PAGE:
The only thing more certain than people making New Year’s resolutions is people giving up on said resolutions after a few weeks. It’s cool if you want to set high goals for yourself, but there are still some totally life-improving New Year’s resolutions that you can complete in a week or less.
I gave up on making New Year’s resolutions years ago, mostly because all of the things I vowed to do were things I should have been doing anyway — like eating healthier, or spending less money on Star Wars figures (just kidding, I will never stop doing that). Plus, we all know that life tends to get in the way sometimes, and you only end up feeling guilty that you didn’t continue with that 5 a.m. hot yoga class or that your apartment is now messier than ever. That’s why it’s always important to set realistic goals you will actually be able to follow through on — and not stress-inducing resolutions.
Believe me, you will feel a lot better in 2016 if you know you actually nailed your resolutions — considering you only had to spend a few days on them. And the great thing about these resolutions is that you can totally continue with them if you want to!
1. Get organized
This resolution is pretty much a New Year’s mainstay. I think most of us look around our apartments, offices, and lives, and wish we were a bit more put together. Luckily, getting more organized isn’t an all year long kind of resolution if you put in a little prep. Get yourself a chic planner to keep track of all your important dates and assignments. Buy a mail and paper organizer to help sort through all the clutter. Invest in some shelves, tubs, and other storage systems to help get your stuff together. Put in a few good days of organization, and you’ll be feeling more efficient before all the champagne is gone.
2. Clean your space
Another constant when it comes to resolutions, cleaning and organizing kind of go hand in hand. The thing you’ll want to remember is to set realistic cleaning goals for yourself — there’s only so much you can do in a week. Start with easy things, like cleaning out your closet, or cleaning your small kitchen, and then move on to bigger things if you still have time. Spend a few hours a day for a week tidying up and wiping down, and your space will look drastically better even after just a couple of days.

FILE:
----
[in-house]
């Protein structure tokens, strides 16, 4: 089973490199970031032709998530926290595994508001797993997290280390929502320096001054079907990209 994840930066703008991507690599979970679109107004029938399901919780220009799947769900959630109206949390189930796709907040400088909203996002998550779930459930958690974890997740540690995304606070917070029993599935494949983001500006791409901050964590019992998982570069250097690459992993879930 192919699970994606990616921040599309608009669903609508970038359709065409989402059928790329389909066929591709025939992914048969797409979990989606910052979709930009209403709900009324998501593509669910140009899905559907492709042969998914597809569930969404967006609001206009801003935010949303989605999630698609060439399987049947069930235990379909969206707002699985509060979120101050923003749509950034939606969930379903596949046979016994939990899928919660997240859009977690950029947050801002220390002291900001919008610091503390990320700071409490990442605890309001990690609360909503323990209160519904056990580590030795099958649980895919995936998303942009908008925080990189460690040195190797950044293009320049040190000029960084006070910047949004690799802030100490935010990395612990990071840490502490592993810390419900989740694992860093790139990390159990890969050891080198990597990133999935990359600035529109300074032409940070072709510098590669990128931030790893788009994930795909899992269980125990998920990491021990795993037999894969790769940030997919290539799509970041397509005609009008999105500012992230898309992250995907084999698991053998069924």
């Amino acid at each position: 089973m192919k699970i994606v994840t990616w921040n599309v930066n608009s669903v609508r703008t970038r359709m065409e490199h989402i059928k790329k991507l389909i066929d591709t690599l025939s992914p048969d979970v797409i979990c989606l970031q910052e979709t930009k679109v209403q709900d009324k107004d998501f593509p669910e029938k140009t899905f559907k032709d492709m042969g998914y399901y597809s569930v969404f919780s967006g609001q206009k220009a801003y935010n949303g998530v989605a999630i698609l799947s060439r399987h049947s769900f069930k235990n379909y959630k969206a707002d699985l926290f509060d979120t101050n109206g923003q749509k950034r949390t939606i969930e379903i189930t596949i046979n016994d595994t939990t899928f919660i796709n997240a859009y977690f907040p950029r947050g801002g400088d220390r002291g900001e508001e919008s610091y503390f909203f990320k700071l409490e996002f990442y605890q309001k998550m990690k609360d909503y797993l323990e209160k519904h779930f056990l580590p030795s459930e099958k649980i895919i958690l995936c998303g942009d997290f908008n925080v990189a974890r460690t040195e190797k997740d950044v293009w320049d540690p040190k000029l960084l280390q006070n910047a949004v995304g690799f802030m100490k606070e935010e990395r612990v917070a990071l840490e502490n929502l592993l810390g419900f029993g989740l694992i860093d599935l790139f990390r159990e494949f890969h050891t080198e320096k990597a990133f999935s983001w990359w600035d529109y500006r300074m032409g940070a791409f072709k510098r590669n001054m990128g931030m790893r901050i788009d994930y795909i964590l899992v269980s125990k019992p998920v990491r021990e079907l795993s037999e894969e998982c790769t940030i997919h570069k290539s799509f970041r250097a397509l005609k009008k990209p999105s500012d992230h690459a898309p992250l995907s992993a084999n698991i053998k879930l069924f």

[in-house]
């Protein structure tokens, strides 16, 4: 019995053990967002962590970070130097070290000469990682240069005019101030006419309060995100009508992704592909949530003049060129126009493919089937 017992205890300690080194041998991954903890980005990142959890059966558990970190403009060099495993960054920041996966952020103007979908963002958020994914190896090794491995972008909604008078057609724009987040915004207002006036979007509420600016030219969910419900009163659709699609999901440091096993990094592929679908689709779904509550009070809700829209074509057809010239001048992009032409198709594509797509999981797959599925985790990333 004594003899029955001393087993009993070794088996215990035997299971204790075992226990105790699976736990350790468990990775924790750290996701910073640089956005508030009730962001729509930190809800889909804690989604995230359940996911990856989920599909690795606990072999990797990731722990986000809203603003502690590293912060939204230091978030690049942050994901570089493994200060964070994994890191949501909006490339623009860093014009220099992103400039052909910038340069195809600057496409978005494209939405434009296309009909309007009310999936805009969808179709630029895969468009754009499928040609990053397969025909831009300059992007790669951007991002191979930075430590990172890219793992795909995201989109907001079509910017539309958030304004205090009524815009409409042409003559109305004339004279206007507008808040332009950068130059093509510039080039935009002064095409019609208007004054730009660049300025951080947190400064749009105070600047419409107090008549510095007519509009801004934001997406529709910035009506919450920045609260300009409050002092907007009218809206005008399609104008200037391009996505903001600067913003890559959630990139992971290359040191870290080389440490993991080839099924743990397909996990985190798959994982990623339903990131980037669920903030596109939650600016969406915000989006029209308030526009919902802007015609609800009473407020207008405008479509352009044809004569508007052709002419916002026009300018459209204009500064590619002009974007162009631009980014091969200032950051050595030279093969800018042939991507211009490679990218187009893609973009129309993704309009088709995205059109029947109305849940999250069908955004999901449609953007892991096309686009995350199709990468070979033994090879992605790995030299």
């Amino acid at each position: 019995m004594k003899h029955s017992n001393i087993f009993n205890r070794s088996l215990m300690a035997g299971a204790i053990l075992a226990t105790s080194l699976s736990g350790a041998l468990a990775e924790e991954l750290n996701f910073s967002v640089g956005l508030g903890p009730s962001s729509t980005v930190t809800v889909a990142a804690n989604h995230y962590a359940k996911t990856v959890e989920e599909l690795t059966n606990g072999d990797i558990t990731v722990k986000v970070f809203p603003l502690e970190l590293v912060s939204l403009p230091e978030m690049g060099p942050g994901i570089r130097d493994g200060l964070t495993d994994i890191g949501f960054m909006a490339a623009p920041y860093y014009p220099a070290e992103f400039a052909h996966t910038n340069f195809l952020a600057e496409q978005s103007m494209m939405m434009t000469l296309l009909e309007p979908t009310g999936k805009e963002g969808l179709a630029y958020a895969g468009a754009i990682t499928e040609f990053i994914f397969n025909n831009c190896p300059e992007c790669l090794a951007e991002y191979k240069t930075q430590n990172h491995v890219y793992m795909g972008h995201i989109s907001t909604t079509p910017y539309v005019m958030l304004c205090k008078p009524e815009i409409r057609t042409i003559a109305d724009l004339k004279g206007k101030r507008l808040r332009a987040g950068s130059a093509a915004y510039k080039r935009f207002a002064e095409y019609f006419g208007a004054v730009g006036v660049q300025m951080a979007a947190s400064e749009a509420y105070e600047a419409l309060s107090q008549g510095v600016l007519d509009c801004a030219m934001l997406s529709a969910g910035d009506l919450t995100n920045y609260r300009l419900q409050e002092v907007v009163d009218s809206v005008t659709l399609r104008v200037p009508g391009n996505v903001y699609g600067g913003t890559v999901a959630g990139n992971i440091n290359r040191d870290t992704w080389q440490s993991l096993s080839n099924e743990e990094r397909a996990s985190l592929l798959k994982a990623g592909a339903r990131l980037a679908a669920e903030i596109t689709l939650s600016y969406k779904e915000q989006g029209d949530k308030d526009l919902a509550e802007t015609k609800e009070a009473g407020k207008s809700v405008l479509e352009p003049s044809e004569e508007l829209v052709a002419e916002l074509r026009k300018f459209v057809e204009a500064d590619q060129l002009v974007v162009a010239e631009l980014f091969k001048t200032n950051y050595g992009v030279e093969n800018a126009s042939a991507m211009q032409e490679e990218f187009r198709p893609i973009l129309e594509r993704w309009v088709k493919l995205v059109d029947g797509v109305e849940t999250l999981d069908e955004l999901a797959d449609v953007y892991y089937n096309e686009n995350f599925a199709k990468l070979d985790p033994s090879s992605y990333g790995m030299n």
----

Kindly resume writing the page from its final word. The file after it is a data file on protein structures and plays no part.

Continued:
3. Meet someone new
I’m the worst when it comes to making new friends or connections — social anxiety is a real struggle — but you can totally meet just one person in a week’s time. If one of your resolutions is to exercise more, sign up for a barre or yoga class, and try and chat with the instructor or a fellow participant. If you’re a foodie, go wine tasting or take a cooking class. Worst case scenario, ask your friend group to bring a friend the rest of you might not know to brunch. Chances are that someone who's friends with your friend likes the same things you do!
4. Find a new hobby
This is an easy one, considering you don’t have to be good at a new hobby in a week — you just have to find one. There are dozens of things you could try out in just a few days — knitting, painting, karate, guitar — and as long as you find one thing you like, you did it!
5. Start saving more money
Learning to hold onto your cash is a lifelong endeavor, but you can start some good habits right after NYE. Make a cute little jar to put your loose change in, or arrange to automatically put part of your paycheck in your savings account going forward. You’ll still have to be mindful about how you spend, but you can put yourself on a good path pretty easily.
6. Do something charitable
You don’t have to commit to a year’s worth of Habitat for Humanity weekends in order to be considered generous. Donate the clothes you cleaned from your closet to a local women’s shelter. Volunteer at a soup kitchen the weekend after New Year’s. Donate part of your holiday bonus to a cause you believe in. Every little bit counts!
7. Learn self-defense
Personally, I think everyone can benefit from self-defense classes, but especially women. You can usually find a class at a local rec center or community college, as well as private dojos and gyms. A couple hours is enough to teach you the basics of self-defense, and who knows, maybe you’ll like it so much, martial arts can become that new hobby you were looking for.
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